Louisa May Opal Sparkles, aka Sparky. Photo by keagiles.
Here’s my pokey little puppy, Sparkles, adopted New Year’s Eve 2016. She’s not a puppy, but she looks and acts like one. I hate to use the term “pokey” in her case, because she can still zip around, but she has some handicaps. It looks to the vet like she was hit by a car sometime in her life, breaking her front right paw and pulling/ripping a bunch of connective tissue to the shoulder and … breaking her pelvis. It hurts my heart to think that someone didn’t take care of her when she needed it. She is often in pain and does have trouble playing normally with other dogs, which is sad. So, that’s not so neato.
Why then is she on my KeaNeato blog? Well, she’s the best thing that ever happened to me in 2016 and 2017 so far!
I couldn’t resist (you know my penchant for bubbles). “Five organisms find home in sea foam,” by Chris Drudge. I also like the way their post cares about your time — listing the number of words and about how long it will take the average reader to read it (600 words, ~3 min.).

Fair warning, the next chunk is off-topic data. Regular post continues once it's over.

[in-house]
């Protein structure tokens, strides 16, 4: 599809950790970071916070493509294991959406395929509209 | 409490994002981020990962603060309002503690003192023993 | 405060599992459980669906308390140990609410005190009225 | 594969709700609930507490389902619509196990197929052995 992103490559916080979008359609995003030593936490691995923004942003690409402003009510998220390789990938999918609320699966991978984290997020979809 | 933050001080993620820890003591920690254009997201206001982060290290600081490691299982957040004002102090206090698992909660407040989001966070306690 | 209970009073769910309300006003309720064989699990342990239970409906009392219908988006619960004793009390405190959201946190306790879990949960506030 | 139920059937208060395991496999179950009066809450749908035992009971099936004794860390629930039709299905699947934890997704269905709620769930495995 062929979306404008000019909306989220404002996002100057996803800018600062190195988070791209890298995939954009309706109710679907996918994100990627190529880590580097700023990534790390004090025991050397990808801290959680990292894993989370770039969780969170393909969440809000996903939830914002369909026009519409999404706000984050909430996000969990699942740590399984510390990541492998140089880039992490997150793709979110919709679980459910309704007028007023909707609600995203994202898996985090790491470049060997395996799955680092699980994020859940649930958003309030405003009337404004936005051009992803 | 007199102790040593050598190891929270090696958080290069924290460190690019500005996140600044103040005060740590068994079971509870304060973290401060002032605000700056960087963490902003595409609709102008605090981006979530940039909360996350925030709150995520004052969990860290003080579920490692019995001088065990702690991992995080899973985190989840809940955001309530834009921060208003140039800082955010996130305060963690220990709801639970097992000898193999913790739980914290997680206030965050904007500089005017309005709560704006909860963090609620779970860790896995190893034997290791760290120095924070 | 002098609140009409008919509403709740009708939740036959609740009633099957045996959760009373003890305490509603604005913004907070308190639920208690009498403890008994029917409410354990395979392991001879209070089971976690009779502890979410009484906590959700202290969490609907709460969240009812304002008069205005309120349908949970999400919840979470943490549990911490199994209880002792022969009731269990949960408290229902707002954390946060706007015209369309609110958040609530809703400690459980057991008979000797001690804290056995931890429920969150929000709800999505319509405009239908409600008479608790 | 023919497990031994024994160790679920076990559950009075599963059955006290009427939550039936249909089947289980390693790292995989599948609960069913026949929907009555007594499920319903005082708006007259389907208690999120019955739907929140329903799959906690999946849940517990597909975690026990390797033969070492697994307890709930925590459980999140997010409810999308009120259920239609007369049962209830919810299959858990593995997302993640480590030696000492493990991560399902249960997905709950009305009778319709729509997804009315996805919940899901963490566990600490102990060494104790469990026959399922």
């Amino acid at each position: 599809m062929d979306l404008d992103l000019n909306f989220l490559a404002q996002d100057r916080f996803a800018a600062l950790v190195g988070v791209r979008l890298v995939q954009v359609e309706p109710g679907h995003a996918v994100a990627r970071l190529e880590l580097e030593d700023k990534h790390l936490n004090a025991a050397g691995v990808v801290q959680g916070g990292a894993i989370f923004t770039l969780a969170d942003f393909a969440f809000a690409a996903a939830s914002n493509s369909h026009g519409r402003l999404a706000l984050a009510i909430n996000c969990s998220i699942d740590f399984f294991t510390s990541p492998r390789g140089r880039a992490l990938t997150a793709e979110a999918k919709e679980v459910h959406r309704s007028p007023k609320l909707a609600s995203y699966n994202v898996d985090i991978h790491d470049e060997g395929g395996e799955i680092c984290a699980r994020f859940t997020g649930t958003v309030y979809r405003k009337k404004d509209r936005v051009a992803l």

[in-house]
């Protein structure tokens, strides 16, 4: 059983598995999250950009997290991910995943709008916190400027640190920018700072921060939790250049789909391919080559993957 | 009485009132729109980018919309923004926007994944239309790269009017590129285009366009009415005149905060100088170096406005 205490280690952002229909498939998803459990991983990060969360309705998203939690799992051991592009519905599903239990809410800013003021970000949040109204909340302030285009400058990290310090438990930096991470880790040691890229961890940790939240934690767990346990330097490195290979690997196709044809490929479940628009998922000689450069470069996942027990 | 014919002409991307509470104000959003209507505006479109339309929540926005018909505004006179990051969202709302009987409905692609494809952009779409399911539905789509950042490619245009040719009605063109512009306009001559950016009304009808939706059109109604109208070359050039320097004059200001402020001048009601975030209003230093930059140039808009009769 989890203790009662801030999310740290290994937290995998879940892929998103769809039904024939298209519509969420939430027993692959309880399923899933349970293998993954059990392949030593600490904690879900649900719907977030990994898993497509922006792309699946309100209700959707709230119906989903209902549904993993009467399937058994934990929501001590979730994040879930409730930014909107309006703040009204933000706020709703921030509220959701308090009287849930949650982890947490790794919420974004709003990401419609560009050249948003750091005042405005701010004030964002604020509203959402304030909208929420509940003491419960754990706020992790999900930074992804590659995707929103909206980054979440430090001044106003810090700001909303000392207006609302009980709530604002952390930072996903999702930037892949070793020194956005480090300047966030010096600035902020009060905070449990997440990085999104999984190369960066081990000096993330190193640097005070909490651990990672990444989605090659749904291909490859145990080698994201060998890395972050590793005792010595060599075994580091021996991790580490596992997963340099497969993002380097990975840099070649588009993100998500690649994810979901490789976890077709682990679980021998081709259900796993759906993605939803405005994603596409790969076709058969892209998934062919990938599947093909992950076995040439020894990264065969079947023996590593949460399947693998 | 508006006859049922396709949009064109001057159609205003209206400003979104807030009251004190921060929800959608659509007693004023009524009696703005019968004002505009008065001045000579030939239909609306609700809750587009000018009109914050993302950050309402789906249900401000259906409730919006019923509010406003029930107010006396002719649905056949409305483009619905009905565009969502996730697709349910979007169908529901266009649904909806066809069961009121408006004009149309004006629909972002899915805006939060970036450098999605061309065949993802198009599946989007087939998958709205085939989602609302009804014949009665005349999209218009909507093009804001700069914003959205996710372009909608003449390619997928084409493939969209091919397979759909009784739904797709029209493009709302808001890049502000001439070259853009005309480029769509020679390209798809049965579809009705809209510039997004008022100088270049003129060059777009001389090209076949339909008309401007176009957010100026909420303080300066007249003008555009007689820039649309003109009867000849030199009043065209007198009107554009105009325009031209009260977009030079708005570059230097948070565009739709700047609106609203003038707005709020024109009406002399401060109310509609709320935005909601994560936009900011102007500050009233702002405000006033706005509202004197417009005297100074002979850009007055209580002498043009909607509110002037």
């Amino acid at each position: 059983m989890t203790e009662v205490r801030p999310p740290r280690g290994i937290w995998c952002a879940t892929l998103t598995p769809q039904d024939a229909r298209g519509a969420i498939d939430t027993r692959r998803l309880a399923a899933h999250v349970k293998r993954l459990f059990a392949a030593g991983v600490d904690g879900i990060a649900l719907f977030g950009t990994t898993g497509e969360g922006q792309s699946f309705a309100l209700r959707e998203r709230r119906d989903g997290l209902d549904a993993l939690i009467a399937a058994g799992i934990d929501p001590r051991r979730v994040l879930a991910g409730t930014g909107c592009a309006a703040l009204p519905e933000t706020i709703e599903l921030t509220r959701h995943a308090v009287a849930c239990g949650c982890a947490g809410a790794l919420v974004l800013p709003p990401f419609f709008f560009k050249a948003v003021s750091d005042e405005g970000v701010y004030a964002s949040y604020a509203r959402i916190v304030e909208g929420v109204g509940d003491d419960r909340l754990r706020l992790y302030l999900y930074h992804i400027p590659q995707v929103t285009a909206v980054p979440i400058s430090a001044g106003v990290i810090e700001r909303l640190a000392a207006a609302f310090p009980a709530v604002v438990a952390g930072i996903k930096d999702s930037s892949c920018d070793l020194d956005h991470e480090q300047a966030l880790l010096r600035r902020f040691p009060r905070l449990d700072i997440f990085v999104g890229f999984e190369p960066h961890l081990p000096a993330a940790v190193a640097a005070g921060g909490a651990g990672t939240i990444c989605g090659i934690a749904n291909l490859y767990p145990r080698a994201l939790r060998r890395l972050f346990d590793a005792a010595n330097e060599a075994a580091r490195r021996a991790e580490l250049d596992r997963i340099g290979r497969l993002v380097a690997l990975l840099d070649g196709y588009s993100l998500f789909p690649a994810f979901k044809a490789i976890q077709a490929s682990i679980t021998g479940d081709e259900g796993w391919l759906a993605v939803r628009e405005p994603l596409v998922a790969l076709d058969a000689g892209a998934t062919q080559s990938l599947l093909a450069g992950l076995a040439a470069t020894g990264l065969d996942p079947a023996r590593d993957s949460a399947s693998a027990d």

Just about this time last year I created a video about my hike to/by/near Lake Isabelle in Colorado. Beautiful. Enjoy this video replay.
The header for this blog is a closeup of Diet Coke bubbles. Nothing like having a digital camera handy when you’re
bored feeling creative and curious.
Now here’s something even neater: Have a look this work by Linda Biba via Bored Panda.
So begins a 5 May 2016 Science News article by Susan Milius highlighting a Proceedings of the National Academy of Sciences (PNAS) article by Timothy J. Brodribb and colleagues titled, “Revealing catastrophic failure of leaf networks under stress.” The PNAS article’s summary begins, “The intricate patterns of veins that adorn the leaves of land plants are among the most important networks in biology. Water flows in these leaf irrigation networks under tension and is vulnerable to embolism-forming cavitations, which cut off water supply, ultimately causing leaf death.” The study notes, “Drying soil leads to an increase in water tension, exposing plants to the problem of breakage of the water column, causing embolisms that cut off water supply, leading to tissue death during drought.”